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Cars and Health Costs

My sister is in the process of shopping for a new car and is struggling to find her way through all those stickers for the best deal for her. She lost her old car through no fault of her own.  Sure, you’ve heard that before, right?  But this time it really is true.

While at a stop light, out of pretty much nowhere, her car was hit in the rear end at full speed by a person who turned out to have passed out behind the wheel  due to the influence of heroin. Her car was totaled, the person who hit her car did not have insurance, and the only good thing out of this mess was no one was seriously hurt.

My sister’s auto insurance was paid in full, but yet she is getting only a fraction of what it is going to cost to put her into a similar type new car even though her car was only two years old. She is also retired, and doesn’t have limitless amounts of money to put her into another car, and she is starting at a disadvantage of less money than she began with.  For her it is critical she knows how much that car costs because her budget only has so much room for payments. She was a good consumer, shopped around and talked to many people;  she negotiated a fair price;  and is now linked into monthly payments on her new car for several years.  End of story. By now you’re saying – “what on earth does this have to do with multiple sclerosis?”  Hang in there and follow my analogy a bit further and you will see…..

Unexpected bills

Through no fault of my own, I was diagnosed with MS.  I was hit with it out of the blue, and it turned into a financial nightmare.  I had made payments on health insurance for years, and thought it would be ok.  It turns out, my insurance only covers part of my costs, so through no fault of my own, I now owe thousands of dollars on medical bills.  Not only that, these bills happen over and over and unlike a car that has a limited number of payments, my bills will keep coming.

But our similarities in stories take different paths here because unlike my sister who could shop around and know in advance what her means for mobility will cost, I haven’t a clue how much my care costs until I get the bill after my treatment is delivered.  This lack of information became even more real for me when my first infusion bill of the year showed up and I owe $4,000. This doesn’t include my costs for the insurance or the doctor visits.  I have no itemized bill that tells me this amount, nor can anyone tell me what any of my future bills might amount to.

Investing in our health

There is no greater purchase we make than investing in our health but it is a difficult and stressful task when we don’t know what that amount might be.  We buy a house, a car and everything else at a set price and know what the total might be when the deal is done. For now, I know I am responsible for 15% of my bills but what that amounts to is anybody’s guess. Why can’t we shop for medical care and walk out the door knowing what we have agreed to pay and not be faced with healthcare sticker shock?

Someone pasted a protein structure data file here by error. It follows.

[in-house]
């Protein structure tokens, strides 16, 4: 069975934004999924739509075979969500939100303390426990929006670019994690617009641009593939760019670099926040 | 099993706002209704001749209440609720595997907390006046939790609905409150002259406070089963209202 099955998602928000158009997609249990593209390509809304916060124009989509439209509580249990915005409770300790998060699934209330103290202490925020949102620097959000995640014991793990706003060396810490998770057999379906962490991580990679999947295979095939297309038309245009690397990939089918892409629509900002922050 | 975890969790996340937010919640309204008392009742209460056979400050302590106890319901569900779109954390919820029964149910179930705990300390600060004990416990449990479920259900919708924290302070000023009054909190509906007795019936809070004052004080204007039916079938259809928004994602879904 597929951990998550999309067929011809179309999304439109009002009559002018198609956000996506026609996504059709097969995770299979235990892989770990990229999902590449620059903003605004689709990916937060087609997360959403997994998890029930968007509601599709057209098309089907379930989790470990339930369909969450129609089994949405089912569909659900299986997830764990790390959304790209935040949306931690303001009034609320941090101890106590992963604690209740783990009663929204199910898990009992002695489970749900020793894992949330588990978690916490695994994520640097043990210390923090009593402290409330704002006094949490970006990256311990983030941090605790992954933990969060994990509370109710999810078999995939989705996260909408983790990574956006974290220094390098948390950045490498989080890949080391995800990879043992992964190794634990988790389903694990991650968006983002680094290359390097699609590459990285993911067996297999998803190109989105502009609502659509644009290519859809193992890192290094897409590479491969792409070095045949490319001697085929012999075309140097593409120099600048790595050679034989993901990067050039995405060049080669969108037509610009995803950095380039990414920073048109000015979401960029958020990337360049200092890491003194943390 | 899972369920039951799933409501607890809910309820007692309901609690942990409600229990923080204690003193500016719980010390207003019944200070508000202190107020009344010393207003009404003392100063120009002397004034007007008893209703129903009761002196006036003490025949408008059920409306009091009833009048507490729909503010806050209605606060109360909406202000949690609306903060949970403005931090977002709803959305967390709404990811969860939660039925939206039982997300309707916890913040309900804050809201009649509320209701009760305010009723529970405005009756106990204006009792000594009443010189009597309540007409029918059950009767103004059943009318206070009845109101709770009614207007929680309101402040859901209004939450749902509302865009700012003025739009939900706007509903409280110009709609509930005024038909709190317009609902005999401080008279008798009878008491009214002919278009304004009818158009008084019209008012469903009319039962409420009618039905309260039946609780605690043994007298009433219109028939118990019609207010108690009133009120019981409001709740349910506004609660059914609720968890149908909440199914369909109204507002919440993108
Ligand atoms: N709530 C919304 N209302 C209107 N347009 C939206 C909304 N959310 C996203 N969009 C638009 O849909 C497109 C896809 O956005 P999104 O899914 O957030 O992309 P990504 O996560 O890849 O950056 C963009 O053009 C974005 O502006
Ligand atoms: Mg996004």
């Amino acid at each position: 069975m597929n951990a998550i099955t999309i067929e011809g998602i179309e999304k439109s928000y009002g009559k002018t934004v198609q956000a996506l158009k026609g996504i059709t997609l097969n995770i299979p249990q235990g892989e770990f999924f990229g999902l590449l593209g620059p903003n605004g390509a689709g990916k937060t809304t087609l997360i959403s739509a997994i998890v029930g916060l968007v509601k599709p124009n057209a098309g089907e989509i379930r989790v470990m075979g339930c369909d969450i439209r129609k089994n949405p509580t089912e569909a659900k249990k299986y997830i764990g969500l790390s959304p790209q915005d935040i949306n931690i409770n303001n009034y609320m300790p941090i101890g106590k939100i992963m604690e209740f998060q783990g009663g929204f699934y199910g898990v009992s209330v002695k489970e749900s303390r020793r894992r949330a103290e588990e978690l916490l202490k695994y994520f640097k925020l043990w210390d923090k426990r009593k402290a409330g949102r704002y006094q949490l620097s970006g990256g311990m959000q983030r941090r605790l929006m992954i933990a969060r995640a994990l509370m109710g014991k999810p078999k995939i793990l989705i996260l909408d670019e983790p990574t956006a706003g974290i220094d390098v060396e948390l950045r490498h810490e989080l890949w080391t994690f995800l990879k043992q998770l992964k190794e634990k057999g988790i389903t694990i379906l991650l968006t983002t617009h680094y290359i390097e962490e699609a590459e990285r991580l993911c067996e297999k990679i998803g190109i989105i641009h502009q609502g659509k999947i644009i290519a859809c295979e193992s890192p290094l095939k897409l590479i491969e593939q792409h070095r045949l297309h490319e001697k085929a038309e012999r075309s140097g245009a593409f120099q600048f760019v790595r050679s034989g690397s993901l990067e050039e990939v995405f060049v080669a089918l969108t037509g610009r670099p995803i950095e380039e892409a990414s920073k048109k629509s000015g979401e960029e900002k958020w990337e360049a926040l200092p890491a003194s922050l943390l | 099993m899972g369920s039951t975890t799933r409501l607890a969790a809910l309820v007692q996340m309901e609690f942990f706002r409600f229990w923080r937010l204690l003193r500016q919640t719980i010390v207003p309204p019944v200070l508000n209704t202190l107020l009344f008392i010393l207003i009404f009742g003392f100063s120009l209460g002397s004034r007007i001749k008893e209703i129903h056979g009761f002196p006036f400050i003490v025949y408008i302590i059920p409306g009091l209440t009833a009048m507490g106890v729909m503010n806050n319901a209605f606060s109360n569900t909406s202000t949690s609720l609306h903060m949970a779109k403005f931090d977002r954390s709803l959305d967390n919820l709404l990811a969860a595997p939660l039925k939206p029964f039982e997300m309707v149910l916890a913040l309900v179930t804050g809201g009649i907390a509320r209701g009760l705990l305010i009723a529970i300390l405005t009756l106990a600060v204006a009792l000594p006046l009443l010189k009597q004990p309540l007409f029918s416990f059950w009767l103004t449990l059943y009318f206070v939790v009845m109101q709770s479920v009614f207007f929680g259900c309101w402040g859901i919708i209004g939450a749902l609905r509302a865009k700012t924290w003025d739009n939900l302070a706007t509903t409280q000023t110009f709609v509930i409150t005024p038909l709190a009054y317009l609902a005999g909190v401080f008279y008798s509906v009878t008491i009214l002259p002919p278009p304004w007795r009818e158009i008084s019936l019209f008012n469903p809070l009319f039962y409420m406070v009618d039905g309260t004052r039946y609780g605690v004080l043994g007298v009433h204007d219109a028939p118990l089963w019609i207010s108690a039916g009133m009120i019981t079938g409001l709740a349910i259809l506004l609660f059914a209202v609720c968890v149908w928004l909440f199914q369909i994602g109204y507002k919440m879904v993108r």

Wishing you well,

Laura

This article represents the opinions, thoughts, and experiences of the author; none of this content has been paid for by any advertiser. The MultipleSclerosis.net team does not recommend or endorse any products or treatments discussed herein. Learn more about how we maintain editorial integrity here.

Comments

  • Artanis12
    2 years ago

    I agree that no knowing the actual bill is a huge problem. But wishing for the current “system” to work according the The Law of The Great and Glorious Hand of The Market is a fools errand. The forces arrayed against letting the patient know enough to actually navigate the constantly shifting medical bill landscape, are formidable. The insurance companies and hospitals are trying to maximize their profits and minimize their taxes. That’s hardly a happy recipe for the patient.

    I confess I dislike likening health outlays to “investing”, or equating being a patient to being a “consumer”. Healthcare, being intimately tied to our personal survival, is not like buying a washer, and we shouldn’t try to make it so. For one thing, and we of chronic conditions know this, there is no when the “deal is done”. And doctors not being widgets, there is no reasonable substitute for a doctor who can deal with MS. Did you shop your doc for cost when you were trying to get diagnosed? Or did you simply *need* one of only a handful of docs in your area, who were skilled in doing what you needed? Not exactly a plethora of choices, which again, means it’s not like buying a washer.

    Without adequate access to real choices, and let’s be honest, not enough expertise on the part of the patient to even know what they need most of the time, and lack of ample information about costs, you have a totally failed market, which healthcare most certainly is. And should remain. Single payer is the only thing that will even come close to fixing the majority of the current problems. But that’s not going to happen anytime soon, sadly.

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